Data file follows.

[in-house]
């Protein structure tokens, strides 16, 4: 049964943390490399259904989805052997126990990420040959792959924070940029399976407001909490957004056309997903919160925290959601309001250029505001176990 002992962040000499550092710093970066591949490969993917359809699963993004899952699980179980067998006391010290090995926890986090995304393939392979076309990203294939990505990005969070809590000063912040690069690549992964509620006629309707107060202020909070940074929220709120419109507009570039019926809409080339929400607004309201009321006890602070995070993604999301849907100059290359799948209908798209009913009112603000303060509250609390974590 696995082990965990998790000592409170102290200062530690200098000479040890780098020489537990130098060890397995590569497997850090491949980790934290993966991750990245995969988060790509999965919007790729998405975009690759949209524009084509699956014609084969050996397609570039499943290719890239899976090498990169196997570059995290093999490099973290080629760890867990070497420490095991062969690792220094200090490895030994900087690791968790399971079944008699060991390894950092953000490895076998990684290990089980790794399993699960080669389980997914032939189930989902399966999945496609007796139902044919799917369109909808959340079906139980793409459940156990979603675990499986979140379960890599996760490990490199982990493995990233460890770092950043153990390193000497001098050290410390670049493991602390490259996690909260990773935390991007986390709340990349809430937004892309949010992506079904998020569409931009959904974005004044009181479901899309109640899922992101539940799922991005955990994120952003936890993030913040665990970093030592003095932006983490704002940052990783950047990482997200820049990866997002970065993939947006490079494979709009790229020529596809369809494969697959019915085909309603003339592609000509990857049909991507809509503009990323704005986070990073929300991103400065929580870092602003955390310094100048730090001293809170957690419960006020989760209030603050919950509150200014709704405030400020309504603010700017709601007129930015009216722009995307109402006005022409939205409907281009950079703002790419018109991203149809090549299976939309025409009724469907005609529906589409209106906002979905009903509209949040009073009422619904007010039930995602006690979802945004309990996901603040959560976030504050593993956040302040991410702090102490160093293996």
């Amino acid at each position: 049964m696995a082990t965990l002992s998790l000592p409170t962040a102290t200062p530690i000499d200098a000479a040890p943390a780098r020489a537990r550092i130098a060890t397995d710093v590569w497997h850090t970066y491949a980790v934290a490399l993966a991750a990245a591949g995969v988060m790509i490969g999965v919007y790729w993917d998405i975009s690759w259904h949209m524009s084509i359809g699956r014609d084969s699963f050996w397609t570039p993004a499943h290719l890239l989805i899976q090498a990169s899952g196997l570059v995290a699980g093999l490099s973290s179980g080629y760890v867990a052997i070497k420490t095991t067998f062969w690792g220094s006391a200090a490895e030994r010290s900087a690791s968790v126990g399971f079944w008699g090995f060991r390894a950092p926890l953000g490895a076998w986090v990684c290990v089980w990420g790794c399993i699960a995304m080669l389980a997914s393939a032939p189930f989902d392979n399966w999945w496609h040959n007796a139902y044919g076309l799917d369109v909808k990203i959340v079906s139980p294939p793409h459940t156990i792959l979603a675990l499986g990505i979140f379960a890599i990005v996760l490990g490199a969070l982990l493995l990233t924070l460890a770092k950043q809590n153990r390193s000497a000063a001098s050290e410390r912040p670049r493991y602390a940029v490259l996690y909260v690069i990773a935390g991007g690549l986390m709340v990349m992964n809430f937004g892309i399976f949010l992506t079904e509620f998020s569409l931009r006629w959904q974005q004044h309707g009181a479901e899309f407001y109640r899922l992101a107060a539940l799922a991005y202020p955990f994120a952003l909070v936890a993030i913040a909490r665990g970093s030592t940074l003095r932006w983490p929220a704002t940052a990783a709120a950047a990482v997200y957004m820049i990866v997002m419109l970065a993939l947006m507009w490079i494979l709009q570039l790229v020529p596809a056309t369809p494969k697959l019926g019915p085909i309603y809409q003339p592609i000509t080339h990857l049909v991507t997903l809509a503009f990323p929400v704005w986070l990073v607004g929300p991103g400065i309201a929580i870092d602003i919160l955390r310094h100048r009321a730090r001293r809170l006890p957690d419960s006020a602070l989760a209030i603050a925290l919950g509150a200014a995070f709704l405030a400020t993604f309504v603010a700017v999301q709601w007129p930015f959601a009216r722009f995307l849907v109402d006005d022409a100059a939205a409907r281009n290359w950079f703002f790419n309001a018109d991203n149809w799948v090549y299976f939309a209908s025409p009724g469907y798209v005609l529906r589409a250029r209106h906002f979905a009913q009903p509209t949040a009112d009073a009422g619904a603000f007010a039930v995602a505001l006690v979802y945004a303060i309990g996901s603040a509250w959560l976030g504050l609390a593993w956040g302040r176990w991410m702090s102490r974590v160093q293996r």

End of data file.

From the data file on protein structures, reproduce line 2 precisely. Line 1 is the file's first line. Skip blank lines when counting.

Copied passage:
């Protein structure tokens, strides 16, 4: 049964943390490399259904989805052997126990990420040959792959924070940029399976407001909490957004056309997903919160925290959601309001250029505001176990 002992962040000499550092710093970066591949490969993917359809699963993004899952699980179980067998006391010290090995926890986090995304393939392979076309990203294939990505990005969070809590000063912040690069690549992964509620006629309707107060202020909070940074929220709120419109507009570039019926809409080339929400607004309201009321006890602070995070993604999301849907100059290359799948209908798209009913009112603000303060509250609390974590 696995082990965990998790000592409170102290200062530690200098000479040890780098020489537990130098060890397995590569497997850090491949980790934290993966991750990245995969988060790509999965919007790729998405975009690759949209524009084509699956014609084969050996397609570039499943290719890239899976090498990169196997570059995290093999490099973290080629760890867990070497420490095991062969690792220094200090490895030994900087690791968790399971079944008699060991390894950092953000490895076998990684290990089980790794399993699960080669389980997914032939189930989902399966999945496609007796139902044919799917369109909808959340079906139980793409459940156990979603675990499986979140379960890599996760490990490199982990493995990233460890770092950043153990390193000497001098050290410390670049493991602390490259996690909260990773935390991007986390709340990349809430937004892309949010992506079904998020569409931009959904974005004044009181479901899309109640899922992101539940799922991005955990994120952003936890993030913040665990970093030592003095932006983490704002940052990783950047990482997200820049990866997002970065993939947006490079494979709009790229020529596809369809494969697959019915085909309603003339592609000509990857049909991507809509503009990323704005986070990073929300991103400065929580870092602003955390310094100048730090001293809170957690419960006020989760209030603050919950509150200014709704405030400020309504603010700017709601007129930015009216722009995307109402006005022409939205409907281009950079703002790419018109991203149809090549299976939309025409009724469907005609529906589409209106906002979905009903509209949040009073009422619904007010039930995602006690979802945004309990996901603040959560976030504050593993956040302040991410702090102490160093293996």